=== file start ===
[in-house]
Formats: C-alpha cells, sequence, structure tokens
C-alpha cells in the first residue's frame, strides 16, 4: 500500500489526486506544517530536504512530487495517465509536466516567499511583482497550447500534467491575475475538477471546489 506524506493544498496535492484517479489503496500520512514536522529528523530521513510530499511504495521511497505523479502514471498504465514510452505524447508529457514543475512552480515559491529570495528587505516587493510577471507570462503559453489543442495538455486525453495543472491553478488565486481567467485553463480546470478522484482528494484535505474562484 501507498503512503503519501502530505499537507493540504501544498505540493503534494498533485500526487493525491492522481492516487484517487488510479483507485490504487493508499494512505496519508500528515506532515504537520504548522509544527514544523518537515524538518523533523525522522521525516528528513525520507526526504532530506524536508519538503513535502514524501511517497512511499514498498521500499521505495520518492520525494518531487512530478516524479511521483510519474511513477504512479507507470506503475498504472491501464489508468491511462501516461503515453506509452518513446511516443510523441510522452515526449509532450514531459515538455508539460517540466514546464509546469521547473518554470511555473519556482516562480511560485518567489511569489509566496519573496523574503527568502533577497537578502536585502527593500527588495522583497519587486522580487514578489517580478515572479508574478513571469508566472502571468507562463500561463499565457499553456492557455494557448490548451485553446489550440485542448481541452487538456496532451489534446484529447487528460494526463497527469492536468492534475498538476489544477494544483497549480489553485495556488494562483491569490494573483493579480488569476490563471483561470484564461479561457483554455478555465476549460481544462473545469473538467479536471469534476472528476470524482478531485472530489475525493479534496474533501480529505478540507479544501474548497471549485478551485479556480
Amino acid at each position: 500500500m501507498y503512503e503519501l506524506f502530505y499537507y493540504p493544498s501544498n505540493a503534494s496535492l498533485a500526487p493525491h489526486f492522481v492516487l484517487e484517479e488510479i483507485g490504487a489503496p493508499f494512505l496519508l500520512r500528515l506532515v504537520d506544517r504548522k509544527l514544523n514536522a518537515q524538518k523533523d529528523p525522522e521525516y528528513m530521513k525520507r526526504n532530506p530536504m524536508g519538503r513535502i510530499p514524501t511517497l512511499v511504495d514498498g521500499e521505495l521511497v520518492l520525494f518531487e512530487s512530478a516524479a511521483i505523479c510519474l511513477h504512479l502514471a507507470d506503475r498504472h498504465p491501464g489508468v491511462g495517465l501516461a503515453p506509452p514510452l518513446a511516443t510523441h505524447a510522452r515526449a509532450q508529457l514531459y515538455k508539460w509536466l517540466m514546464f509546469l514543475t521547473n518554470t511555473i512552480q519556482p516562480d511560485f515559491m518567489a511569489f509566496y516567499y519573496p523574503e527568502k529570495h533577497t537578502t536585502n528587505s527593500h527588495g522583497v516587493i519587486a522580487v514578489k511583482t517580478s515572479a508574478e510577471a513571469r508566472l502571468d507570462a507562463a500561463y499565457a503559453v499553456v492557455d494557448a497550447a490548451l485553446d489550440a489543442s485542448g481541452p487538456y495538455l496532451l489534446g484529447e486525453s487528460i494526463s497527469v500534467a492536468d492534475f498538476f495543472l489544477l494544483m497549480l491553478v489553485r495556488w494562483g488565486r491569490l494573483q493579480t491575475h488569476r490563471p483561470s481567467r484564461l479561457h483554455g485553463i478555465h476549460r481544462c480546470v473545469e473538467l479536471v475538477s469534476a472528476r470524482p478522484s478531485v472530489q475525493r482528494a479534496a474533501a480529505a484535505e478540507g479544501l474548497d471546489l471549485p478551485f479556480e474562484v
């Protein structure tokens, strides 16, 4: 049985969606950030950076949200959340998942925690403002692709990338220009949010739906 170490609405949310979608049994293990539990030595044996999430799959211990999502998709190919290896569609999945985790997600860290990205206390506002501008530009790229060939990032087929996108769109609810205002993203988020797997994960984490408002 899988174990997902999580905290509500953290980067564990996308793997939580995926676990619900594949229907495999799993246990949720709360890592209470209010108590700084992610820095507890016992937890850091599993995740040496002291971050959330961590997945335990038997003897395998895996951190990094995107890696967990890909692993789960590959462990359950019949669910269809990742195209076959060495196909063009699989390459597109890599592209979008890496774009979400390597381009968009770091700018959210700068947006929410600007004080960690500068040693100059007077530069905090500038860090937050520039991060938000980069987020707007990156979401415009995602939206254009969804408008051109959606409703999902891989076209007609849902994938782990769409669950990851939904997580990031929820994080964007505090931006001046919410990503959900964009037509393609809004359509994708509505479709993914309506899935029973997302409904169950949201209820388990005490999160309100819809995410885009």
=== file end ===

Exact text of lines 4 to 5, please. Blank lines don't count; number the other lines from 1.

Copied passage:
Amino acid at each position: 500500500m501507498y503512503e503519501l506524506f502530505y499537507y493540504p493544498s501544498n505540493a503534494s496535492l498533485a500526487p493525491h489526486f492522481v492516487l484517487e484517479e488510479i483507485g490504487a489503496p493508499f494512505l496519508l500520512r500528515l506532515v504537520d506544517r504548522k509544527l514544523n514536522a518537515q524538518k523533523d529528523p525522522e521525516y528528513m530521513k525520507r526526504n532530506p530536504m524536508g519538503r513535502i510530499p514524501t511517497l512511499v511504495d514498498g521500499e521505495l521511497v520518492l520525494f518531487e512530487s512530478a516524479a511521483i505523479c510519474l511513477h504512479l502514471a507507470d506503475r498504472h498504465p491501464g489508468v491511462g495517465l501516461a503515453p506509452p514510452l518513446a511516443t510523441h505524447a510522452r515526449a509532450q508529457l514531459y515538455k508539460w509536466l517540466m514546464f509546469l514543475t521547473n518554470t511555473i512552480q519556482p516562480d511560485f515559491m518567489a511569489f509566496y516567499y519573496p523574503e527568502k529570495h533577497t537578502t536585502n528587505s527593500h527588495g522583497v516587493i519587486a522580487v514578489k511583482t517580478s515572479a508574478e510577471a513571469r508566472l502571468d507570462a507562463a500561463y499565457a503559453v499553456v492557455d494557448a497550447a490548451l485553446d489550440a489543442s485542448g481541452p487538456y495538455l496532451l489534446g484529447e486525453s487528460i494526463s497527469v500534467a492536468d492534475f498538476f495543472l489544477l494544483m497549480l491553478v489553485r495556488w494562483g488565486r491569490l494573483q493579480t491575475h488569476r490563471p483561470s481567467r484564461l479561457h483554455g485553463i478555465h476549460r481544462c480546470v473545469e473538467l479536471v475538477s469534476a472528476r470524482p478522484s478531485v472530489q475525493r482528494a479534496a474533501a480529505a484535505e478540507g479544501l474548497d471546489l471549485p478551485f479556480e474562484v
């Protein structure tokens, strides 16, 4: 049985969606950030950076949200959340998942925690403002692709990338220009949010739906 170490609405949310979608049994293990539990030595044996999430799959211990999502998709190919290896569609999945985790997600860290990205206390506002501008530009790229060939990032087929996108769109609810205002993203988020797997994960984490408002 899988174990997902999580905290509500953290980067564990996308793997939580995926676990619900594949229907495999799993246990949720709360890592209470209010108590700084992610820095507890016992937890850091599993995740040496002291971050959330961590997945335990038997003897395998895996951190990094995107890696967990890909692993789960590959462990359950019949669910269809990742195209076959060495196909063009699989390459597109890599592209979008890496774009979400390597381009968009770091700018959210700068947006929410600007004080960690500068040693100059007077530069905090500038860090937050520039991060938000980069987020707007990156979401415009995602939206254009969804408008051109959606409703999902891989076209007609849902994938782990769409669950990851939904997580990031929820994080964007505090931006001046919410990503959900964009037509393609809004359509994708509505479709993914309506899935029973997302409904169950949201209820388990005490999160309100819809995410885009």